Posts about other creators’ Yaoi comics and Yaoi comics in general.

How To Find Bara In English

Like any blogger, I keep an eye on my Web site’s stats and visitors and I’ve discovered that a significant number of readers come here though search engines looking for “bara” — that is, Japanese gay male romance manga written by gay men for gay men (referred to by some as “muscle yaoi” due to the fact that the character design often is fairly muscular — particularly compared to traditional yaoi-style bishonen.)

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How to Survive as a Small Yaoi Publisher Part 2

A conversation with Simon Jones of Icarus Publishing.

So, last time we talked about the difference between manga and porn, what it means to be a successful publisher of erotic comics and what challenges face those who choose to publish this material. This time we’ll talk about working with Japanese publishers and bring the focus more specifically on what English-language yaoi publishers need to do to succeed in today’s market.

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How to Survive as a Small Yaoi Publisher

A conversation with Simon Jones of Icarus Publishing.

Recently, there’s been some discussion about how some small yaoi publishers have been struggling despite offering quality yaoi titles to their readers. With DramaQueen in particular, it saddens me to hear of their difficulties — I’ve enjoyed their work, found their enthusiasm infectious and have great affection for company president Tran Nguyen, despite having only met her a couple of times — she’s just that cool.

So, the question for me is “How can a small yaoi publisher survive, even flourish, in today’s competitive bookselling marketplace?”

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Why Most Manga Books Are Small and Black-and-White

I was asked why I was choosing to publish the first Yaoi 911™ book in color — an unusual choice for a manga book. In responding to that, I also commented on reasons why the vast majority of manga books here in the U.S. are not published in color, despite our culture’s current embrace of full-color comics. And I gave some reasons why these books are consistently published in a small “digest-size” format (typically around 5″ x 7.5″) as well.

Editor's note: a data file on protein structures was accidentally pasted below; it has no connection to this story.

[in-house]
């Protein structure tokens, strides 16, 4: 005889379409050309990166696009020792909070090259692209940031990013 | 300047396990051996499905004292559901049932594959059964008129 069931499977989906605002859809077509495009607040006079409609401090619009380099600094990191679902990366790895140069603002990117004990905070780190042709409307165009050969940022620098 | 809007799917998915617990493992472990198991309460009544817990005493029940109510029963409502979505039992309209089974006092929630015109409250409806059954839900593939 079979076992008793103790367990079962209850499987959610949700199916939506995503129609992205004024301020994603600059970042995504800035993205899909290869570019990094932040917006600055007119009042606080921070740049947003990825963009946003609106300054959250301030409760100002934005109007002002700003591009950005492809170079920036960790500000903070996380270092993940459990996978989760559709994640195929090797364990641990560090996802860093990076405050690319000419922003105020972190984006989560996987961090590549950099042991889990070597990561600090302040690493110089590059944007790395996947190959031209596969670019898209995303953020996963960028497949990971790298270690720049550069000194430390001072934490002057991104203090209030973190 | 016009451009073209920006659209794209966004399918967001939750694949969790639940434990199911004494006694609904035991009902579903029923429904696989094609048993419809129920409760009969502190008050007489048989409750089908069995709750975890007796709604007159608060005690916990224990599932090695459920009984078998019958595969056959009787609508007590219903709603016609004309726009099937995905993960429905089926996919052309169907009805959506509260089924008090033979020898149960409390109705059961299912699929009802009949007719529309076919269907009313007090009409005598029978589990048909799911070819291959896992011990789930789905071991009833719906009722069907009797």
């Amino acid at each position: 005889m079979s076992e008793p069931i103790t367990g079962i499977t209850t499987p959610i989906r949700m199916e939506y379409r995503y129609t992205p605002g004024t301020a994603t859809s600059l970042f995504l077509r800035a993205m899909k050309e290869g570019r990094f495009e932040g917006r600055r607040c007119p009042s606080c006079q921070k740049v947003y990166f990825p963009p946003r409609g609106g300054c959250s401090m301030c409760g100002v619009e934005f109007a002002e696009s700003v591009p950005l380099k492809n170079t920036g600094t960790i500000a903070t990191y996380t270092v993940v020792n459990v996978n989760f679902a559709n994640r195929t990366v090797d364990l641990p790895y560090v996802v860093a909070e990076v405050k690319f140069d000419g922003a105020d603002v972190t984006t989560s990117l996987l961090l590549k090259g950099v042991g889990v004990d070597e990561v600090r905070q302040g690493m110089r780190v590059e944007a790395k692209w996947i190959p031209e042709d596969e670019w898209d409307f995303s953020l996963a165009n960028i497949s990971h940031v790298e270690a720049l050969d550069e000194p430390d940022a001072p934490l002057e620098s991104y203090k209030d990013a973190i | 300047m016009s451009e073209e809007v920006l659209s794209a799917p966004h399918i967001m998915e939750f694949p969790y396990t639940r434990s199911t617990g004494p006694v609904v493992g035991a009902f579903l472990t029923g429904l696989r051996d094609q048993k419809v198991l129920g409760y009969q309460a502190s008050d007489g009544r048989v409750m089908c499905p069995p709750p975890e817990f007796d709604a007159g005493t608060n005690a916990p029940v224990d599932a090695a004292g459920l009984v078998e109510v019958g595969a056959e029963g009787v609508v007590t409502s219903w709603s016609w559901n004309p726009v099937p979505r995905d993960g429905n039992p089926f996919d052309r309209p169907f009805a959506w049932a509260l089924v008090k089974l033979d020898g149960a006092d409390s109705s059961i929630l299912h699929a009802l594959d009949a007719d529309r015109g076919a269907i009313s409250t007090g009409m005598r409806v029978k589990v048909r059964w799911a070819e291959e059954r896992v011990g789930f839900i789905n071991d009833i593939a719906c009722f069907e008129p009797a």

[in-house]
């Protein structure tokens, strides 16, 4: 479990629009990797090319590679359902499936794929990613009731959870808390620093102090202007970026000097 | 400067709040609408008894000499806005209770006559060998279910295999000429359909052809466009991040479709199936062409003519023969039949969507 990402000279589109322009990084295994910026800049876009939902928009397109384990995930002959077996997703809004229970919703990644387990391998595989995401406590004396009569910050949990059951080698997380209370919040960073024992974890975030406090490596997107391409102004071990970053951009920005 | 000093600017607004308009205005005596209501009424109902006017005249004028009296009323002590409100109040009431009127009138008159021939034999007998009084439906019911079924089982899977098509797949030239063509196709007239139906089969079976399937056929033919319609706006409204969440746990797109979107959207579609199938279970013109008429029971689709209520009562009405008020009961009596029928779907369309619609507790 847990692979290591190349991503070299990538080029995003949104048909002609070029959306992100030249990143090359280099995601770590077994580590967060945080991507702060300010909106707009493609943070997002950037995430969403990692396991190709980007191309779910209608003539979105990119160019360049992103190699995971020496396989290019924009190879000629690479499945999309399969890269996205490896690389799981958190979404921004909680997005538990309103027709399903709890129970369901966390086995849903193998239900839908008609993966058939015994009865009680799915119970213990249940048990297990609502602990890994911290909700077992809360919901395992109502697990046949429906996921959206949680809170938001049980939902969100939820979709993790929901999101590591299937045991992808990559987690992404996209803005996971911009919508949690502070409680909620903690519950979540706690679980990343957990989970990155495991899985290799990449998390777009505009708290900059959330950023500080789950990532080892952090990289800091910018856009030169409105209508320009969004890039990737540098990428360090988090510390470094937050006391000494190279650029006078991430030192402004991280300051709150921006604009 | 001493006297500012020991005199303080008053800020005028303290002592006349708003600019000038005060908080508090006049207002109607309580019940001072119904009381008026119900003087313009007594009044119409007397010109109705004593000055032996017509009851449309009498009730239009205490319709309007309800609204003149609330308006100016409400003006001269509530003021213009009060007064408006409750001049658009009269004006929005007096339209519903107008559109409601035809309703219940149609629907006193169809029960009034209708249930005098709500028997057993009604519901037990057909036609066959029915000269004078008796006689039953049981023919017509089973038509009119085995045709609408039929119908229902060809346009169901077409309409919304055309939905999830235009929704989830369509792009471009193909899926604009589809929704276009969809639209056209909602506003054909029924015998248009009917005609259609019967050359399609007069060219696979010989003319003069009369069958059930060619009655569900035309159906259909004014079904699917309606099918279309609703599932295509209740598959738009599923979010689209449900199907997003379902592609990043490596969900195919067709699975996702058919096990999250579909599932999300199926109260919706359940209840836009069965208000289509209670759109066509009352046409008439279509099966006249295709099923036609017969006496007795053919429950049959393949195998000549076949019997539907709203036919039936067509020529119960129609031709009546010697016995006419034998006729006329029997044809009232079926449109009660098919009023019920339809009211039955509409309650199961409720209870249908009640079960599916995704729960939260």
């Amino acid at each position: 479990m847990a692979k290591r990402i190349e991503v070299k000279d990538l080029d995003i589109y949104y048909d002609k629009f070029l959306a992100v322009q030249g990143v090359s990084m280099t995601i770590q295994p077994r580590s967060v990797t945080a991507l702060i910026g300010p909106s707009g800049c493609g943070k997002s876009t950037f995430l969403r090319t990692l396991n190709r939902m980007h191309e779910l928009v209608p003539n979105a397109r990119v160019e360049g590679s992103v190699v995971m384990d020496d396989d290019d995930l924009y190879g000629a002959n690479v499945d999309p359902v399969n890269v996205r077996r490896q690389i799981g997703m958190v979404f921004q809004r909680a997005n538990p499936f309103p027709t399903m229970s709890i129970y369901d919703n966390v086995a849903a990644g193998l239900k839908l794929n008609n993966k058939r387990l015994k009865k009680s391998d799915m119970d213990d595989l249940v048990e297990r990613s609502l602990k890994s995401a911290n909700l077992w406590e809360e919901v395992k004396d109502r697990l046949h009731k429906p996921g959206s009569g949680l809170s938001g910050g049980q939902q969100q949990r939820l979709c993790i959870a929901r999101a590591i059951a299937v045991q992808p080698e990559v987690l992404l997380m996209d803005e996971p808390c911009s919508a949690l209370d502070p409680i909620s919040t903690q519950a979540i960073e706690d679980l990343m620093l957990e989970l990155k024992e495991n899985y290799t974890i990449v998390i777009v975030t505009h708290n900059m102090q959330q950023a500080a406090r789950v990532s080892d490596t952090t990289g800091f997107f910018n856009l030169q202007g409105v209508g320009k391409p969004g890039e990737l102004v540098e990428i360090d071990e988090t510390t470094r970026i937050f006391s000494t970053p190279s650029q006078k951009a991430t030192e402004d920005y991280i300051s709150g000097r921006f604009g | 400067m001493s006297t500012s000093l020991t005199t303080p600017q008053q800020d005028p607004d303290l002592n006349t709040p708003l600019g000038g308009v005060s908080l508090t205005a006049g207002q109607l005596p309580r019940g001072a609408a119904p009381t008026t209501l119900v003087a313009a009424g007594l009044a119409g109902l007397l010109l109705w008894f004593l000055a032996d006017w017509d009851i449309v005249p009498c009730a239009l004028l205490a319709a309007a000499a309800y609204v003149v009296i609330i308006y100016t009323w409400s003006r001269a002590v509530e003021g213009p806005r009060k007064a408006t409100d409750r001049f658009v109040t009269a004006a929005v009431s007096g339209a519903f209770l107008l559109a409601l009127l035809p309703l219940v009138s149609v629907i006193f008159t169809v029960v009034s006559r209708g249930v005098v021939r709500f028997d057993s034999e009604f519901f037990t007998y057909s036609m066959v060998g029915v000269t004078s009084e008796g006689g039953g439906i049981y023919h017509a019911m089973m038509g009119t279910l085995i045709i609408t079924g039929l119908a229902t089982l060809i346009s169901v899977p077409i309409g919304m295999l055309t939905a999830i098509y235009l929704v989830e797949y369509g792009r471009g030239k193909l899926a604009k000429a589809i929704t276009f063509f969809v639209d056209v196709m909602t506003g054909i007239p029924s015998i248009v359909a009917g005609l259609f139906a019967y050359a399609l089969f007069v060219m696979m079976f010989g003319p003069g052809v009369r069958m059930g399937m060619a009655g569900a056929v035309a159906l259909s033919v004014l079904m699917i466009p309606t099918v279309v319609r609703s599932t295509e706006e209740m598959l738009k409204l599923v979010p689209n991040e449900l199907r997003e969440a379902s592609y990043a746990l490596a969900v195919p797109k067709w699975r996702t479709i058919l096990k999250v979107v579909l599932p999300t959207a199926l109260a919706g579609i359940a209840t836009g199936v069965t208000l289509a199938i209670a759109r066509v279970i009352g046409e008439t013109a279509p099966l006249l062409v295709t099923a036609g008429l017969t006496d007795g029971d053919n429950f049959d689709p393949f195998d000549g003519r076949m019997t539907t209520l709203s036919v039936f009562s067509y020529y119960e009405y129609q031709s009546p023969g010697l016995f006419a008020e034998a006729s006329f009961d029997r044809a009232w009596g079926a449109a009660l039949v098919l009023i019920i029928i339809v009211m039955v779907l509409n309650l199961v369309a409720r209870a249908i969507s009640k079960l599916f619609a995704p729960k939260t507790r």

I thought that readers might find these topics interesting, thus I decided to put my response into its own post. So, if you’re curious about why manga is printed the way it is here or why I’m bucking this tradition by creating full color yaoi, read on!

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How to Keep a Steady Stream of Hot Yaoi Coming Your Way

Did you know that all the books in bookstores are returnable? That’s right — every book you see there can and will be returned for 100% money-back if they don’t sell. So, while being in the bookstore biz certainly isn’t easy, especially for independent retailers, stocking the books themselves is risk-free… for the bookseller.

So who bears the risk? And what the heck does this have to do with hot yaoi?

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Why Yaoi?

My name is Alex. I’m a Bay Area filmmaker and a guy. And I’m putting a great deal of time and money into writing and publishing a series of Yaoi graphic novels — “Yaoi graphic novels” being boy-on-boy romance comics traditionally created by and for women.

What am I thinking?

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